Siberia Airlines Flight 1812
A Siberia Airlines Tupolev Tu-154M, similar to that involved in the incident.
|Date||4 October 2001|
|Summary||Accidental shootdown by Ukrainian S-200 missile|
|Site||Black Sea |
|Aircraft type||Tupolev Tu-154M|
|Flight origin||Ben Gurion Airport |
Tel Aviv, Israel
|Destination||Tolmachevo Airport |
Siberia Airlines Flight 1812 was a commercial flight shot down by the Ukrainian Air Force over the Black Sea on 4 October 2001, en route from Tel Aviv, Israel to Novosibirsk, Russia. The aircraft, a Soviet-made Tupolev Tu-154, carried an estimated 66 passengers and 12 crew members. Most of the passengers were Israelis visiting relatives in Russia. There were no survivors. The crash site is about 190 km west-southwest of the Black Sea resort of Sochi and 140 km north of the Turkish coastal town of Fatsa and 350 km south-southeast of Feodosiya in Crimea. The accident took place at the time of the combat missile launches during the joint Ukrainian-Russian military air defense exercises. The exercises were held at the Russian-controlled training ground of the 31st Russian Black Sea Fleet Research center on Opuk cape near the city of Kerch (Crimea). Ukraine eventually admitted that it might have caused the crash, probably by an errant S-200 missile fired by its armed forces. Ukraine ended up paying $15 million to surviving family members of 78 victims ($200,000 per victim).
- 1 Initial information
- 2 Shootdown
- 3 Compensation payments
- 4 Memorial services
- 5 See also
- 6 References
- 7 External links
Flight 1812 departed Tel Aviv with destination Novosibirsk. It proceeded at an altitude of 36,000 ft over the Black Sea when the Russian ground control center in Sochi suddenly lost contact with the airliner. Soon afterward, the pilot of an Armenian plane crossing the sea nearby reported seeing the Russian plane explode before it crashed into the sea about 1:45 PM Moscow time (9:45 AM GMT). Most of the passengers were Israelis visiting their relatives in Russia. No one on board survived. A national day of mourning was instituted in Israel—with a moment of silence, flags at half-mast, and schools teaching special lessons on the tragedy. A monument to the victims was built in Ben Shemen forest in Israel.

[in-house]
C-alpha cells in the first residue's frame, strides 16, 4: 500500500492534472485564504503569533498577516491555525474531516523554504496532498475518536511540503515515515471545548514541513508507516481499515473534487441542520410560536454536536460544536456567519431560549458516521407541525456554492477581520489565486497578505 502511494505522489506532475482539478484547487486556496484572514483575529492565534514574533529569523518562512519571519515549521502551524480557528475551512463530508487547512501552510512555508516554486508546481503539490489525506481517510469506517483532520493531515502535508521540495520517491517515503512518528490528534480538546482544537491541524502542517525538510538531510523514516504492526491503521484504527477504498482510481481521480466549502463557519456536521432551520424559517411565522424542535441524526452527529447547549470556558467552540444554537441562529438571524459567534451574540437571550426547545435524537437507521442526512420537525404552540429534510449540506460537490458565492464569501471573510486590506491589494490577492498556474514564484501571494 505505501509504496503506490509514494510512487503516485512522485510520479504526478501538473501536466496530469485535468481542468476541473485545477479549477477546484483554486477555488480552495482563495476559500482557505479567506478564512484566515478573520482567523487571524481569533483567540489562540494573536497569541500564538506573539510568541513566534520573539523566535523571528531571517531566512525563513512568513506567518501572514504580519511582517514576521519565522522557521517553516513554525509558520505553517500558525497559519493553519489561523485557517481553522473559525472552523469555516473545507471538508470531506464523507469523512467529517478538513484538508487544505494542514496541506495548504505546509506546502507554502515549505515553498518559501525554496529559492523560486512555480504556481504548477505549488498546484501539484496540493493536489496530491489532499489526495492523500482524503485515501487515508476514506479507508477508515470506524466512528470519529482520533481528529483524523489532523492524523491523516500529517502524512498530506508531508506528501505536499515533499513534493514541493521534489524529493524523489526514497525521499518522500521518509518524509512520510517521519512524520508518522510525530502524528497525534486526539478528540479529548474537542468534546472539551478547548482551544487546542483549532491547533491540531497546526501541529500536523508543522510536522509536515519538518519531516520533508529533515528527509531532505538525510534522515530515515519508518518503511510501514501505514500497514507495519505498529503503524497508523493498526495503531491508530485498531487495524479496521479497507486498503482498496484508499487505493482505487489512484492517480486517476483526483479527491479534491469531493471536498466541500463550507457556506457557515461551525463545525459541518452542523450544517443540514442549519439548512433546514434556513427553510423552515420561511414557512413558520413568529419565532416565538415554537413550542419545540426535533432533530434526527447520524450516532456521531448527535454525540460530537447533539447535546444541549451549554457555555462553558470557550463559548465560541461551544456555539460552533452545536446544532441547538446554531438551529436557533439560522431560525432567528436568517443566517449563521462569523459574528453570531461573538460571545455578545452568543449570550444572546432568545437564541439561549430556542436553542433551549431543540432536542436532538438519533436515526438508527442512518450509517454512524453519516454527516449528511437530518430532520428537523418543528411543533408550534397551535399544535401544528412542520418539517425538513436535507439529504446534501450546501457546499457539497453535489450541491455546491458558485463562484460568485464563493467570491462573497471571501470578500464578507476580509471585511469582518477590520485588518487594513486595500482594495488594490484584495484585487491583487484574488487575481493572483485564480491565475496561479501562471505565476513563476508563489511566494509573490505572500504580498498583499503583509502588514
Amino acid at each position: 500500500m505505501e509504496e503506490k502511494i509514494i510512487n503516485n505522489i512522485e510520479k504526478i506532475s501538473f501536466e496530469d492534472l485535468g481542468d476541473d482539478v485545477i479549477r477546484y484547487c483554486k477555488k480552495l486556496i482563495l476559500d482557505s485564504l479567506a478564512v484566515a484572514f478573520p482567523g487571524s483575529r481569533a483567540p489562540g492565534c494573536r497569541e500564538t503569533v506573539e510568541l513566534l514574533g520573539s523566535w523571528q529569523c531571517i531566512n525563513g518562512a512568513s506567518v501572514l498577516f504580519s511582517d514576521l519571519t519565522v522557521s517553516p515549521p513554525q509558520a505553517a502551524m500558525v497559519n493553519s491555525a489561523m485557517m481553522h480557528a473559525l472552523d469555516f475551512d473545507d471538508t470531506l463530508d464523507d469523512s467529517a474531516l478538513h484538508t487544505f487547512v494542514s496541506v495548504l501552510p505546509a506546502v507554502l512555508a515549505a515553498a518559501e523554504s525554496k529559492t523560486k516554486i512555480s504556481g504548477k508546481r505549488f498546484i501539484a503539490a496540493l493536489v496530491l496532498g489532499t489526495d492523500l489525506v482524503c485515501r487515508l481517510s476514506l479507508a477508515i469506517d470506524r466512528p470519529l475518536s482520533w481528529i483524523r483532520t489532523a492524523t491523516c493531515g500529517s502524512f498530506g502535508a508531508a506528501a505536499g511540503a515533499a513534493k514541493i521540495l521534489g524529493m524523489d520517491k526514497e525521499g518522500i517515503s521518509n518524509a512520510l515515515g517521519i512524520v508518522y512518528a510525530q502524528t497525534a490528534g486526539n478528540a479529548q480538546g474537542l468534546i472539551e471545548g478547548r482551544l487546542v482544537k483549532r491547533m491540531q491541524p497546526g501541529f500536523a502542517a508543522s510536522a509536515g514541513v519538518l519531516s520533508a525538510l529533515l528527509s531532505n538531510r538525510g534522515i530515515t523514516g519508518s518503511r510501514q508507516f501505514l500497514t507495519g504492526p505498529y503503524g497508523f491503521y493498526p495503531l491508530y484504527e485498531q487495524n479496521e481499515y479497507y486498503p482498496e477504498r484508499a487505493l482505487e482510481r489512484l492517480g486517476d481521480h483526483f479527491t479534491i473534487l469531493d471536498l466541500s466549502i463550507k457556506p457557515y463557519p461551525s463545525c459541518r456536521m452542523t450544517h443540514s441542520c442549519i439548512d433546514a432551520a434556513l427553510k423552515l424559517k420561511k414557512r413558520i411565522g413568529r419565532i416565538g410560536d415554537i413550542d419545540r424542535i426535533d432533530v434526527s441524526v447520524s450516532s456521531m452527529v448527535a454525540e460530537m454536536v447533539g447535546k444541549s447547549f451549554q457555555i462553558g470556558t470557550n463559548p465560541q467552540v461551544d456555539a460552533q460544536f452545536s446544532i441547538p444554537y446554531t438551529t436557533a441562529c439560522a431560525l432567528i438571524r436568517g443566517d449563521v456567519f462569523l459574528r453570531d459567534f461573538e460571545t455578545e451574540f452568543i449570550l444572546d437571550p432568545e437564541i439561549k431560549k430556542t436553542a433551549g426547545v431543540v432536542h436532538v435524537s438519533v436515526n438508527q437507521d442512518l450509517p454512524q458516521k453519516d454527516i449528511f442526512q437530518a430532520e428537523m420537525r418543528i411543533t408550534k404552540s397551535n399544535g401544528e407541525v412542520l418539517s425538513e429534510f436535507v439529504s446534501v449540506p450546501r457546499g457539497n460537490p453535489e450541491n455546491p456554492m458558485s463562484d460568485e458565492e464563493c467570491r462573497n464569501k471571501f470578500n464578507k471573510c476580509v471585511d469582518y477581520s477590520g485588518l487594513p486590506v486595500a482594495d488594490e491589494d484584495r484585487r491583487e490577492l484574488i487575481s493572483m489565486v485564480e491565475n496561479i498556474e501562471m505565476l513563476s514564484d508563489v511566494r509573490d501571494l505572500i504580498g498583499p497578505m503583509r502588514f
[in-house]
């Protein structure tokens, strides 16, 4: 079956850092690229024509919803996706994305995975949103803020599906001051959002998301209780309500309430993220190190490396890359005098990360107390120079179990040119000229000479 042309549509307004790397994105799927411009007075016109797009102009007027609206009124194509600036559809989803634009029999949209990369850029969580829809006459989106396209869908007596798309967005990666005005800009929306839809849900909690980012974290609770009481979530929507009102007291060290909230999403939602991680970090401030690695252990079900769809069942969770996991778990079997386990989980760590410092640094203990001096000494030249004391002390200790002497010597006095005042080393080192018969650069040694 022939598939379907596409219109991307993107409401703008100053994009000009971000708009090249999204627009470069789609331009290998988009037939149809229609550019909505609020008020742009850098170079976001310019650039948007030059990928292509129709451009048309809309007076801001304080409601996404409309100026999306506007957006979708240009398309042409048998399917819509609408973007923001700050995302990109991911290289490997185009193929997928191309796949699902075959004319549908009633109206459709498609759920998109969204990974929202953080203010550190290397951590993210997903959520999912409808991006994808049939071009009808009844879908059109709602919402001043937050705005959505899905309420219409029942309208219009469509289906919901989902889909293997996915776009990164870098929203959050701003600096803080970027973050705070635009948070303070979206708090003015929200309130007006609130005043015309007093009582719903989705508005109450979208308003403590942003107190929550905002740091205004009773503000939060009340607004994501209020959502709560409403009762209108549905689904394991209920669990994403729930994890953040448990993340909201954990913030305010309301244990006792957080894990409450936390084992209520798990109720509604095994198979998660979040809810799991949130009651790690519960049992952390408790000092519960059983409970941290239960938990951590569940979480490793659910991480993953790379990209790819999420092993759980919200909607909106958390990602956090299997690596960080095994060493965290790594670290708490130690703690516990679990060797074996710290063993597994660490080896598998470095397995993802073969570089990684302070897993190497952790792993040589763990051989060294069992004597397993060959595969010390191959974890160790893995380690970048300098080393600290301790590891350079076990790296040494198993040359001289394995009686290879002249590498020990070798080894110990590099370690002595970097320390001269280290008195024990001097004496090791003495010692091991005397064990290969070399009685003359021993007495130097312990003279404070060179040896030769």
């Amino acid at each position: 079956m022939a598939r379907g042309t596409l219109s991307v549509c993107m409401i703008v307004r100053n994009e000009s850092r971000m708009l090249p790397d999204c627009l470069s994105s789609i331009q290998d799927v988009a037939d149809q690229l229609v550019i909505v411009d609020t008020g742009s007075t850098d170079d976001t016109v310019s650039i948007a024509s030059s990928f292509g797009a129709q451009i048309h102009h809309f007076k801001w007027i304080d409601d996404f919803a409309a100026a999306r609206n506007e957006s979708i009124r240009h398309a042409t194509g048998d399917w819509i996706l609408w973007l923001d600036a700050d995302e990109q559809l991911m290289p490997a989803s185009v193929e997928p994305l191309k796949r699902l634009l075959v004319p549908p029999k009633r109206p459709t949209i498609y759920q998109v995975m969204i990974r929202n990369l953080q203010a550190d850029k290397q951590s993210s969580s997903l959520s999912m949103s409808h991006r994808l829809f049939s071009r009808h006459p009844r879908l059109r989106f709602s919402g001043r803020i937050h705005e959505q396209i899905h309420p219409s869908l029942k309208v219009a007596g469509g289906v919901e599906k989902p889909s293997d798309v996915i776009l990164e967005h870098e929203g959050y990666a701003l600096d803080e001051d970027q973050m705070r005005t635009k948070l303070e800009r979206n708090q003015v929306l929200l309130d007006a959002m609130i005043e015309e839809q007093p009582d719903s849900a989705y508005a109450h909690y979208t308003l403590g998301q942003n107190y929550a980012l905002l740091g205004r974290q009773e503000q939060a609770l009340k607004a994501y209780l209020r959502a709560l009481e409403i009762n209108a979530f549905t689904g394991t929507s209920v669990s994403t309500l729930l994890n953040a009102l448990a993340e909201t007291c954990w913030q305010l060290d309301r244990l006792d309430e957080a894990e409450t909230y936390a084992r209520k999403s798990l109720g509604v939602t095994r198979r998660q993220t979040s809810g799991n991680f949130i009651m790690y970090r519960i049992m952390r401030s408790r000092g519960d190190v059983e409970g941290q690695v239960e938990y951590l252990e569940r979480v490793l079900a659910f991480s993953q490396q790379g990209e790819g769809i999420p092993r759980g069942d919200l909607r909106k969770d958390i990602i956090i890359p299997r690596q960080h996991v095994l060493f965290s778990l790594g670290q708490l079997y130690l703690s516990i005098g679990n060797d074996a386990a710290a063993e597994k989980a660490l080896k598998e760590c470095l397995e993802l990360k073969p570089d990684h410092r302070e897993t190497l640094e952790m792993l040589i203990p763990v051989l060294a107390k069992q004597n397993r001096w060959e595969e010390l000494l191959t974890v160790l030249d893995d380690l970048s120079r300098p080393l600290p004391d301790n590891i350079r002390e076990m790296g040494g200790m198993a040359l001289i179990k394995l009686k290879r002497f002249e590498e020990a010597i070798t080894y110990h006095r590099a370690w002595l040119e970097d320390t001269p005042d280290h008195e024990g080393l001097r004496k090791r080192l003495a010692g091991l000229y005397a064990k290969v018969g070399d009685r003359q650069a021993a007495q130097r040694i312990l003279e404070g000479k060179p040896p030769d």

Occurring less than a month after the September 11 attacks in 2001, the crash was initially suspected by Russian officials to be an act of terrorism, and denied American reports that it was caused by an S-200 missile. Later, the Moscow-based Interstate Aviation Committee ruled that the crash was caused by an accidental Ukrainian S-200 missile strike during military training exercises, staged off Cape Onuk (or Chuluk) in Crimea.
Initial private assessments of American military officials said the crash was caused by a S-200 missile that overshot its target drone—which had been destroyed successfully by an S-300 fired at the same time—and instead of self-destructing, locked on the passenger plane about 250 kilometres (160 mi) further away and detonated 15 metres (50 ft) over the plane.
Russian officials dismissed the American claim as "unworthy of attention", and Russian President Vladimir Putin told the press the next day that "the weapons used in those exercises had such characteristics that make it impossible for them to reach the air corridor through which the plane was moving". Ukrainian military officials initially denied that their missile had brought down the plane; they reported that the S-200 had been launched seawards and had successfully self-destructed. Indeed, Defense Ministry spokesman Konstantin Khivrenko noted that "neither the direction nor the range (of the missiles) correspond to the practical or theoretical point at which the plane exploded".
However, some Ukrainian officials later admitted that it was probably their military that shot down the airliner. Ukrainian officials speculated that water interference caused the missile to veer off course. Ukraine reportedly banned the testing of Buk, S-300 and similar missile systems for a period of 7 years following this incident.
On 7 October 2001, it was reported that the main fuselage of the aircraft, believed to contain the black box recorder, was thought to be at a depth of 1,000 metres (3,300 ft), which was too deep for divers to retrieve.
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Compensation to Israeli citizens
On 20 November 2003, an ex gratia compensation agreement was signed between the governments of Ukraine and Israel. It was later ratified by the relatives[clarification needed] of the victims who agreed to the conditions. In addition to compensation issues, the agreement has stated that "Ukraine is not legally responsible for the accident that occurred to the plane and free of any obligations regarding it". Commenting on the agreement, Gen. Oleksandr Kuz'muk, the ex-Minister of Defense sacked after the accident, told media that "the payments were a humane action, not the admission of guilt".. Later as a deputy prime minister in the government of Viktor Yanukovych, Kuzmuk denied that the Ukrainian military was responsible for the shoot-down over the Black Sea, although Ukraine agreed to pay damages.